So how do you prevent this? Speak to the management as early as possible. You may want to do a few cats first to show you're serious, but the main thing is to outline your programme and see if they are receptive in the first time. If they aren't, consider your options and see if working on another colony may be a better use of your time and effort.

Email up!

Email is back up. It's fine to email us at our normal account now!


Looks like the email and website are down again this morning. I've been trying for a while but can't seem to access the website. In the meantime, I've sent up a gmail account for you to write to if you can't get through to us - it's catwelfare@gmail.com. I'll let you know to stop sending to this account once our normal email is up because I won't be checking this normally.

Last night I was speaking with some people which led me to consider experience in being a caregiver. One woman I spoke with is an experienced caregiver. She mentioned she has been helping a younger woman trap and sterilise the cats in an area. Unfortunately there is some question on whether it will be safe to return the cats. The young woman is quite adamant about getting CWS to speak with the management, but the more experienced caregiver had the same worry I did, which was that it might bring the attention of the management to the area especially when neither of these ladies were residents or tenants in this area.

If you don't live or work there, the management may not particularly care that you are prepared to run a programme there. Their immediate reaction may be to respond to complaints or perceived complaints - and if you are not someone who has a stake in the place, so to speak, they may not be bothered with you. In that case, drawing their attention to the cats may be in effect signing a death warrant on them. It's usually for this reason we ask people to sound out management BEFORE they start a TNRM programme - unless you're quite prepared to have management come and trap at some point, knowing that you are controlling the population anyway. If you want to protect the lot of cats you are sterilising however, then it is best to find out from the management what their stance is - and then decide if you want to carry out TNRM in this area, or somewhere else where the management is more supportive.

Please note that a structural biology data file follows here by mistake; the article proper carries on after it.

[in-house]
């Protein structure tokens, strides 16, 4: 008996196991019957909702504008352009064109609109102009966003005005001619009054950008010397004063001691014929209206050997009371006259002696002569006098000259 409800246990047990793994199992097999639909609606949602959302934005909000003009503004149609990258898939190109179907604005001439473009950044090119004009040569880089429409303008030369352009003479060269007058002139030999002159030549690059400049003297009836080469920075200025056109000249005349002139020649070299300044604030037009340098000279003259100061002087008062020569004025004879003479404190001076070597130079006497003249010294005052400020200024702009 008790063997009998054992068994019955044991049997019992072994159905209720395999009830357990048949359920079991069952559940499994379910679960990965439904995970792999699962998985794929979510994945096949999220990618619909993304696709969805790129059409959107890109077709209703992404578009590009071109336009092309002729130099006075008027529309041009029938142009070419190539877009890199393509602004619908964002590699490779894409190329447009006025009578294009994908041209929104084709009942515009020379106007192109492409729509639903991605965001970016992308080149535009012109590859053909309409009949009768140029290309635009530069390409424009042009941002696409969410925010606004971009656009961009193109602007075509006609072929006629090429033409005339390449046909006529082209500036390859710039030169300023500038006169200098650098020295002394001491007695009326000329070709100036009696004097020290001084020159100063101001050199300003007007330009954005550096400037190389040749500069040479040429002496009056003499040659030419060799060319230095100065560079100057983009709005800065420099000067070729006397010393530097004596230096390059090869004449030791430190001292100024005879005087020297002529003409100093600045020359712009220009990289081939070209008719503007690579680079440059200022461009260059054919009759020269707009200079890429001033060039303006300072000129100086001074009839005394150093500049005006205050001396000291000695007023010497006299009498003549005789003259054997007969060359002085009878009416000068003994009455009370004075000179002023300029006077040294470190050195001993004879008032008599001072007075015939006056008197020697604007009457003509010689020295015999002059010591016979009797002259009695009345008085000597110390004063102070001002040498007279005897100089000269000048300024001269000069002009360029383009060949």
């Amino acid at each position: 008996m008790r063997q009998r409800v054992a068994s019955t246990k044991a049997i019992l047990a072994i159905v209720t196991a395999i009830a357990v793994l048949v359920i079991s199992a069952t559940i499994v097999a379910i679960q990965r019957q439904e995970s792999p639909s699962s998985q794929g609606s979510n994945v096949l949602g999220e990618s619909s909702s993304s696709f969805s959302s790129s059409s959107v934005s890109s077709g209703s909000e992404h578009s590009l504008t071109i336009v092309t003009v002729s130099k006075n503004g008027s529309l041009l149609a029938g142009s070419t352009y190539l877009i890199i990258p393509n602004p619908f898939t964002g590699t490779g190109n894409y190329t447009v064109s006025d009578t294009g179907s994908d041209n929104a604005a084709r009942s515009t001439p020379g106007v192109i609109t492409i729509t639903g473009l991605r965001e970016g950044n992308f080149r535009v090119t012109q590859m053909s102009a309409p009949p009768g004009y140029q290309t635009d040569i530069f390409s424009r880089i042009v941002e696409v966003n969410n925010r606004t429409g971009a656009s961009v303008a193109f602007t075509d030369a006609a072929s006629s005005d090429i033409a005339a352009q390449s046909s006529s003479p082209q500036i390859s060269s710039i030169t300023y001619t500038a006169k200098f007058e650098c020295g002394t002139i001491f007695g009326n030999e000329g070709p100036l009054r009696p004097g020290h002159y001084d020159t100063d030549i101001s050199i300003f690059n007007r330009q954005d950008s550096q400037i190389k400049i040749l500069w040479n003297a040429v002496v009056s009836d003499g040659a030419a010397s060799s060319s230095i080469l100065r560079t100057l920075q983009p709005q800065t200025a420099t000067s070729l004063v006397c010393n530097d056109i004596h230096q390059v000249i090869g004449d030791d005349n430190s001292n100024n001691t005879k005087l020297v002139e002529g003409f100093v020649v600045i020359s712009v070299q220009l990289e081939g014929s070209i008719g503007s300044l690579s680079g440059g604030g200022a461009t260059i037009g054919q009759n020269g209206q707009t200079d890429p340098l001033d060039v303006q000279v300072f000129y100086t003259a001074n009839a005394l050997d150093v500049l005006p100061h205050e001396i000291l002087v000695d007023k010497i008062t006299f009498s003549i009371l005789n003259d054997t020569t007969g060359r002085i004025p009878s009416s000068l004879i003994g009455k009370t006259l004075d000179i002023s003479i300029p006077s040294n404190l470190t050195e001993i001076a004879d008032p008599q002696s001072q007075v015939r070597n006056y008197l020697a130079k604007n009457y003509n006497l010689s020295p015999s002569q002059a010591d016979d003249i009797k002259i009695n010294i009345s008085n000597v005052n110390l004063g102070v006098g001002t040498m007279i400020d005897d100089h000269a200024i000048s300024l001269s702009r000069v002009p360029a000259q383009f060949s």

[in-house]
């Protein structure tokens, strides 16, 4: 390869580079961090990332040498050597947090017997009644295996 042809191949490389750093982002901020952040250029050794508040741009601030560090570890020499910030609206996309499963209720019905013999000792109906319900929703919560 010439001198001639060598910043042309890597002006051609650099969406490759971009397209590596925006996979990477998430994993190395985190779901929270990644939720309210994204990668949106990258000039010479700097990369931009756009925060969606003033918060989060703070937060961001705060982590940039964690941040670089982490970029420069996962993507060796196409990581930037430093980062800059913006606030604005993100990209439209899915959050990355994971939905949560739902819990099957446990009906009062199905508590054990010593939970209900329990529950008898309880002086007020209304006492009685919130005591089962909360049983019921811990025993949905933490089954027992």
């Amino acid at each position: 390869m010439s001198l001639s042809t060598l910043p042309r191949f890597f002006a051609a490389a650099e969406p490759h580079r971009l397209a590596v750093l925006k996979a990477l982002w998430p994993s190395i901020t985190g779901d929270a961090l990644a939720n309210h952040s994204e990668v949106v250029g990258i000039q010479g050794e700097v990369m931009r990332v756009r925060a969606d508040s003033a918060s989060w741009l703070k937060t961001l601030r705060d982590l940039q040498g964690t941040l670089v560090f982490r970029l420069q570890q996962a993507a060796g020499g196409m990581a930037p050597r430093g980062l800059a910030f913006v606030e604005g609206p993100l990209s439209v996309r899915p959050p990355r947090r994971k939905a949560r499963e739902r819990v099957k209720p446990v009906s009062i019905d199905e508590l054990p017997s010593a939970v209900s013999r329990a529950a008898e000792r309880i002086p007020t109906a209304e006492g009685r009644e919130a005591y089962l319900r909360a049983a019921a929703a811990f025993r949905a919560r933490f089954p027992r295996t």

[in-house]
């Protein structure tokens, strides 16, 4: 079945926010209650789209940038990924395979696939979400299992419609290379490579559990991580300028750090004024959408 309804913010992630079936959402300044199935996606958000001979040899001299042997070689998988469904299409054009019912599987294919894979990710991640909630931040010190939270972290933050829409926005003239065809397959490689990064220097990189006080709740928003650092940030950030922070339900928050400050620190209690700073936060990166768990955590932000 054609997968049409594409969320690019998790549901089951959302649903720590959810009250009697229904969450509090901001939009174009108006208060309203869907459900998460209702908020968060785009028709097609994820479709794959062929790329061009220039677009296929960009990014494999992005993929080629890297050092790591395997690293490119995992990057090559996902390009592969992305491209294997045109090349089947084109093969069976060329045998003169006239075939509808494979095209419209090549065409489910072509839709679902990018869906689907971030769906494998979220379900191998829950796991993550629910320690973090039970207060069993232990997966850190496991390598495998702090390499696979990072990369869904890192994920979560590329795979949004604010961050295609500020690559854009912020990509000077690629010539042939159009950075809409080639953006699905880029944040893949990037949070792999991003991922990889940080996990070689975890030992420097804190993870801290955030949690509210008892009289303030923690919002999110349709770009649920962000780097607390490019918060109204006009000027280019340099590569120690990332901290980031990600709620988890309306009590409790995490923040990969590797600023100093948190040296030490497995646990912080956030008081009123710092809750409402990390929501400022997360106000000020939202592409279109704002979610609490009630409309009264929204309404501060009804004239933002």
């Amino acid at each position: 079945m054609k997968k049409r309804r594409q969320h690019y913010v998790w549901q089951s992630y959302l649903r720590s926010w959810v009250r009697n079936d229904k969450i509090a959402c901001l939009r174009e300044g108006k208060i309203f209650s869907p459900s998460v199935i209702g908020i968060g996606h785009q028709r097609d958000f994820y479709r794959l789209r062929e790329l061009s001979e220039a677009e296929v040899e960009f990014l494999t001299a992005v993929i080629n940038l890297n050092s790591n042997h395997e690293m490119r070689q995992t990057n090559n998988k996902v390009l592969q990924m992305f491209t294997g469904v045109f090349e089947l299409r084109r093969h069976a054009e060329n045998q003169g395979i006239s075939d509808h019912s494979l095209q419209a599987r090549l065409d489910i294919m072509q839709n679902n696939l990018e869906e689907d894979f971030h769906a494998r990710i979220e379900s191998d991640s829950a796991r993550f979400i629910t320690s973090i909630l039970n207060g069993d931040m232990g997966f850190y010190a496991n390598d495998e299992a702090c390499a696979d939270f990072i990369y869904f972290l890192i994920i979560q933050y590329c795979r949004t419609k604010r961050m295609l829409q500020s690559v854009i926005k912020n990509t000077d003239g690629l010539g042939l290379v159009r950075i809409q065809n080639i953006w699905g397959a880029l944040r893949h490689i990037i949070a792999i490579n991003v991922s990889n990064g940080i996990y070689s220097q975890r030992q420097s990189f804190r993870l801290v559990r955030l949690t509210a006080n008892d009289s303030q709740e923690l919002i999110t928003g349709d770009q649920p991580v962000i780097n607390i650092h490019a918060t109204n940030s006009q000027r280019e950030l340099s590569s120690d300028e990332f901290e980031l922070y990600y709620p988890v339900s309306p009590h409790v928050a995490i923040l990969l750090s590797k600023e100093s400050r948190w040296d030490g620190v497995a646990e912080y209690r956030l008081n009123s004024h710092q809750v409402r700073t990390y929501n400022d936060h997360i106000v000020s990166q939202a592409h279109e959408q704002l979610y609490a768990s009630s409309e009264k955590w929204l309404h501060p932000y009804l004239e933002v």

The other man I spoke with last night said he was an experienced feeder. He says he has been feeding there for 10 years. Apparently, they have been having complaints in the area for the past year and a new caregiver has been trying to handle it. She has been trying to persuade this man to change his feeding spot so that the cats will be less obvious. This man told me that he had lots of experience, not like the new caregiver who had 'only' been helping out for the last year or two. When I explained that he could change his feeding spot,he said it can't be done - he tried for a week (which isn't usually long enough from speaking with other caregivers who have successfully done it) and that was it. When I asked him to please try a bit longer, he said he didn't want to look after so many cats, perhaps the TC could come and remove some, and that he didn't want to feed anymore.

It made me realise that experience isn't everything - of course people with a lot of experience can share their wealth of knowledge. The more important thing is to realise that people must be willing to not be dogmatic and insist their way is the only way, and the only RIGHT way - experience notwithstanding.

Monday, October 16, 2006

Caregivers in Hougang?

I went down and did a presentation for a town council. Almost twenty TC officers attending the meeting. The sad thing is that there are only 5 or 6 caregivers in the area and it's quite a large area. They're quite keen to start up cat cafes and to have a more organised programme. The problem is that while we've been trying to find volunteers we haven't been very successful. Anyone on this board care for community cats in Hougang? It does criss-cross three different town councils but we're hoping to find people who are within this precint.